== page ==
Grace’s Cheap-Chocolate Day Tradition

choc1Grace here. Today is one of my favorite unofficial holidays: Cheap Chocolate Day (CCD), when heart-shaped candy becomes obsolete, and therefore, deliciously discounted.  I have two CCD Traditions. The first is to try to re-write a scene from a famous play using only Found Text from Conversation Hearts. Please feel free to join me in this quest, and post your attempts below.

The second is to buy Valentine’s candy for women who have inspired, befriended, mentored, or just impressed me.  So today when I purchased my on-sale sweets, I was thinking of lots of amazing women. One of whom readers of this blog know quite well.

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And since she was featured in this profile in the Washington Jewish Week, many others have been introduced to Theater J’s remarkable Associate Artistic Director (nee Director of Literary and Public Programming) Shirley Serotsky.  Washington Jewish Week writer Lisa Traiger discusses Shirley’s colorful past as a musical theatre actress, assistant to “Orthodox rabbi-to-the-stars Shmuley Boteach” [author of Kosher Sex and The Kosher Sutra] and attendee of a “prominent African-American church.”

You should check out the whole piece, but I’ll take the liberty of sharing my favorite line:

“Just like Judaism wonders if your grandchildren will be Jewish,” Serotsky stated, “theater makers worry will our grandchildren ever think to go to the theater?” 

Catherine CatherineAnd speaking of going to the theater, I want to share another piece about the significance of theatre, written by another one of my CCD candy recipient she-idols, Catherine Crum (though Catherine’s healthy habits mean that I should probably consider a less sugary alternative for her. Suggestions appreciated).

In her stunning essay “Because We Matter” Catherine, who is the Deputy Director of Miriam’s Kitchen, –as as well as an avid literature and theatre-lover—writes, “Theater matters because it allows our group of Miriam’s Kitchen guests to be theatergoers, not just people who are experiencing homelessness.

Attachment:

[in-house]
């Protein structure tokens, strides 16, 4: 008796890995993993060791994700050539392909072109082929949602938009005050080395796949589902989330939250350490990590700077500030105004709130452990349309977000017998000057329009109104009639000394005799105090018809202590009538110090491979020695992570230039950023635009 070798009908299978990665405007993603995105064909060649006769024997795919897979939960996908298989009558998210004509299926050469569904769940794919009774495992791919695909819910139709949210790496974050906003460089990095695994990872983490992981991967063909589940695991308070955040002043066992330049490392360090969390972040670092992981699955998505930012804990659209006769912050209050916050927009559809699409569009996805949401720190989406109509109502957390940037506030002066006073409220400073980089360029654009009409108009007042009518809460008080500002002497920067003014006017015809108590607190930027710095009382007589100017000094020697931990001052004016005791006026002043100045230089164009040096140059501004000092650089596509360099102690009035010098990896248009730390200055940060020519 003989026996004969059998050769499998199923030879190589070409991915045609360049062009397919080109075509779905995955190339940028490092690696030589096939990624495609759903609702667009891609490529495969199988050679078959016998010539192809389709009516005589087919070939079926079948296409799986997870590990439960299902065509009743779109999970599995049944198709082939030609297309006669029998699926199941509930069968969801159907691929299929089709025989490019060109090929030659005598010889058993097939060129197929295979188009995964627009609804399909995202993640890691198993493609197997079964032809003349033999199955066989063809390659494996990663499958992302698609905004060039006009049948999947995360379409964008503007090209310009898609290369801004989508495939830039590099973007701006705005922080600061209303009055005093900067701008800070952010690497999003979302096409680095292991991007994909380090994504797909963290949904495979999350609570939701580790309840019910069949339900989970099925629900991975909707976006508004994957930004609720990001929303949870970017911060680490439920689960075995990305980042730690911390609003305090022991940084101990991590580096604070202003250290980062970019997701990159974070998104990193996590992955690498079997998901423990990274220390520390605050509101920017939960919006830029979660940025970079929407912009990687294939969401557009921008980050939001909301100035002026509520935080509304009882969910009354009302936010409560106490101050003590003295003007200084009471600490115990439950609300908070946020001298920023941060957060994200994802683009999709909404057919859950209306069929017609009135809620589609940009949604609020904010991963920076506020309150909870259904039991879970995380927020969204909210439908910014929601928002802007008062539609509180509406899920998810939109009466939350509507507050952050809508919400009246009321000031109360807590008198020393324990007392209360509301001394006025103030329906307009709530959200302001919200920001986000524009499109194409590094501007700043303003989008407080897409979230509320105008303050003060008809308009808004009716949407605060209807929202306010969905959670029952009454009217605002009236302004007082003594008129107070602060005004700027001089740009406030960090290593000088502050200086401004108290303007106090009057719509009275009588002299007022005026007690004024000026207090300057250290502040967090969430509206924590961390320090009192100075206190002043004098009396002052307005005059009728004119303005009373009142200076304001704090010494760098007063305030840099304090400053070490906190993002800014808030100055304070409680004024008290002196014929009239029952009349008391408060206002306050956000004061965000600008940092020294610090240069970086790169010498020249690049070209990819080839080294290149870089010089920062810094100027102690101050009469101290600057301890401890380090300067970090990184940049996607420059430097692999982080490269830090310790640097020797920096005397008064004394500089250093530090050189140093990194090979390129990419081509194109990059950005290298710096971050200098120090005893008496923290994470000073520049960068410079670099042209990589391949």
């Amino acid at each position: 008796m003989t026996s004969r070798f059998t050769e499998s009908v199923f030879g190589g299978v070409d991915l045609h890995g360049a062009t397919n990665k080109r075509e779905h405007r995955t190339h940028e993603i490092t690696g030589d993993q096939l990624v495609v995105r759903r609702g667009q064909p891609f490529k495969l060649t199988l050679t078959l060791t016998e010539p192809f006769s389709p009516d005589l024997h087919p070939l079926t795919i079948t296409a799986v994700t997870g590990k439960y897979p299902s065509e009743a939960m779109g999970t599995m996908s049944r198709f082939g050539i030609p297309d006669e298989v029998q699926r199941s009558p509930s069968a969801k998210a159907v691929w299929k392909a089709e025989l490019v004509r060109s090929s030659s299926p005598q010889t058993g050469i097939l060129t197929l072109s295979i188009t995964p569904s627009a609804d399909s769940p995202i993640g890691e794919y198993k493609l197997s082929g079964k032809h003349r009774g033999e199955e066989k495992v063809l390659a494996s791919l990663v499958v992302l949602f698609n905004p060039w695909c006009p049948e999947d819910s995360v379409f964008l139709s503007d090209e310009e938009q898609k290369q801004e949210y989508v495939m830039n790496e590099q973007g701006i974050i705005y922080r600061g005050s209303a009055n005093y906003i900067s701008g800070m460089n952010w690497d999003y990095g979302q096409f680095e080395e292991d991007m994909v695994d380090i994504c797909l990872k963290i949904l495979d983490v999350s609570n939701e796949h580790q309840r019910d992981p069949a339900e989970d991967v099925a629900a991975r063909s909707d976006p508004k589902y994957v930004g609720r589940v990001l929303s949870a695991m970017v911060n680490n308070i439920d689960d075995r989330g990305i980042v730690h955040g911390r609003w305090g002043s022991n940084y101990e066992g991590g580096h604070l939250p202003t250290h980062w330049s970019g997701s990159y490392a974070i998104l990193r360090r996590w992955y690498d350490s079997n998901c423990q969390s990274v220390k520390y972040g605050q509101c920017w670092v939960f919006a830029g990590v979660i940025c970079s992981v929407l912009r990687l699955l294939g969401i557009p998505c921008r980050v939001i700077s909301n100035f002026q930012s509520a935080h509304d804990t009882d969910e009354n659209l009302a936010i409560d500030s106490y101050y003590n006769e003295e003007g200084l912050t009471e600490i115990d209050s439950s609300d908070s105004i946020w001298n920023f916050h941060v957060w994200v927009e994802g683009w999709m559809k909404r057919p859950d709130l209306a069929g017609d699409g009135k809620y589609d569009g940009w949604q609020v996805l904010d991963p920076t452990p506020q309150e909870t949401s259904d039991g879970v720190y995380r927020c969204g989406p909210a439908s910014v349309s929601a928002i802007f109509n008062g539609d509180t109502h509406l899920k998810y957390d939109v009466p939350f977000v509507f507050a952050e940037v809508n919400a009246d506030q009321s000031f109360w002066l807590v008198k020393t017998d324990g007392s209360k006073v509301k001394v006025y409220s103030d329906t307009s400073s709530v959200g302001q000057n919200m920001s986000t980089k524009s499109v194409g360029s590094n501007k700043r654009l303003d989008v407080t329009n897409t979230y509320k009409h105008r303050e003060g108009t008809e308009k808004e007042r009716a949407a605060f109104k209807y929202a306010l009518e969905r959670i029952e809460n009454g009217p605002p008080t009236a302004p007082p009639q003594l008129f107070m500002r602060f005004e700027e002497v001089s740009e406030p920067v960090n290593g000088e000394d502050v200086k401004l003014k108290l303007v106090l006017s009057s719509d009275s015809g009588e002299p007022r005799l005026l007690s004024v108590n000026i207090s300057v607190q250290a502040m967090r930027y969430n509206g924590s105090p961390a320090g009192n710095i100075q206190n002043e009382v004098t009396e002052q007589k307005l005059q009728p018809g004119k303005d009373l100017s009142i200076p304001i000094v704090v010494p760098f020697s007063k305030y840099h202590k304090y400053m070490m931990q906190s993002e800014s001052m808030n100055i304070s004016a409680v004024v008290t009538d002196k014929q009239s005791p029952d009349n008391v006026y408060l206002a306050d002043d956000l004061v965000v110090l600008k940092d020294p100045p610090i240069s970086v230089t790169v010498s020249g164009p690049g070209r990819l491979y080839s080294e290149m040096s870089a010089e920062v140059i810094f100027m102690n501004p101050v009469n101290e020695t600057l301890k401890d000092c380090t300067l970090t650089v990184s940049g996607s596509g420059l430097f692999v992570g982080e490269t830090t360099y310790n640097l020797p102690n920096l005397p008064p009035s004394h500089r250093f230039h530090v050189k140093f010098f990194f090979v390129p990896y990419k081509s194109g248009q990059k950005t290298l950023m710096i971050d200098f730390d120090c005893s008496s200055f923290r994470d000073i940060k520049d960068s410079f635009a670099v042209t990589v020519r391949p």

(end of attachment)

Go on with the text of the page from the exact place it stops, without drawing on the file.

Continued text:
Theater matters because it gives us insight into other people’s minds and issues, and takes us out of our own worlds.  Brandon likes going to Theater J because he studied acting in college and dreams of being on the stage one day. Rocky loved The Whipping Man because he was able to focus on it, since he had a sandwich in his belly and his things were locked up for a few hours. Raymond hadn’t seen a play since 5th grade, and he is 38 now; After the Fall was his re-introduction, and he hasn’t missed a performance since. For Cynthia, theater is a way to get out of the cold.”

Definitely check out the rest of the piece on www.theaterwashington.org   Catherine spends her life doing such beautiful work, and this piece does a great job of showing her warmth and love of the arts.

Carole-ZawatskyAnd as long as I’m bragging about the wonderful women in my life whom I am plying with candy, let’s not forget Carole R. Zawatsky, the CEO of the DCJCC, and her brainchild of an Arts & Ideas Festival. Thanks to her, we will be spending the weekend answering the question that David Mamet raises in his play Race, “Do you know what you can say? To a black man [or woman]. On the subject of race?” You can check out an interview she gave on WUSA this morning with this clip. Or you can just come to the symposium and meet her yourself!

I may even have some left-over Cheap Chocolate to share…

ADDENDUM:

conversation-heartsAngels in America: Millennium Approaches Act 3, Scene 7

Stage Directions and Plot by Tony Kushner. Script by Conversation Hearts ©

(Louis appears. He looks gorgeous. The music builds gradually into a full-blooded, romantic dance tune)

Louis: Dance W/ Me

Prior: Get Real

Louis: Dance W/ Me. I love you.

 (Prior stands up. The leg stops hurting. They begin to dance. The music is beautiful)

Prior: Call Me

Louis: Let’s Kiss

Prior: Be My Man

Louis: One Kiss

Prior: I love you

Louis: See ya

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Women and Israel

On Sunday, January 6 Theater J and The Forward hosted a Post Show Panel Discussion titled Women and Israel. We welcomed to our stage:

  • Moderated by Jane Eisner, editor-in-chief of The Forward
  • Rachel Lerner, Vice President of J Street Education Fund
  • Susan Weidman Schneider, a founding mother of Lilith, the award-winning Jewish women’s magazine, where she has been Editor-in-Chief since its debut in 1976
  • Dr. Elana Maryles Sztokman, Author of The Men’s Section: Orthodox Jewish Men in an Egalitarian World and Executive Director of The Jewish Orthodox Feminist Alliance (JOFA)

Drop in on the conversation at Vimeo…

Post Show Panel Discussion: Women and Israel from Theater J on Vimeo.

As always, you can access our full list of Theater J programming (discussions, talk backs, and readings) here.

Voices from a Changing Middle East — The Conversation Begins

Shirley here.

Our VOICES festival always lends itself to much conversation, and this year is no exception.

We officially launched our series of panel discussions this past Sunday, with a powerhouse group of women ruminating on the topic of “Women and Religious Tradition” and covering a wide variety of subjects ranging from the glass ceiling within the Jewish Not-for-Profit world to the harassment of an eight-year-old girl in the Ultra Orthodox community of Beit Shemesh.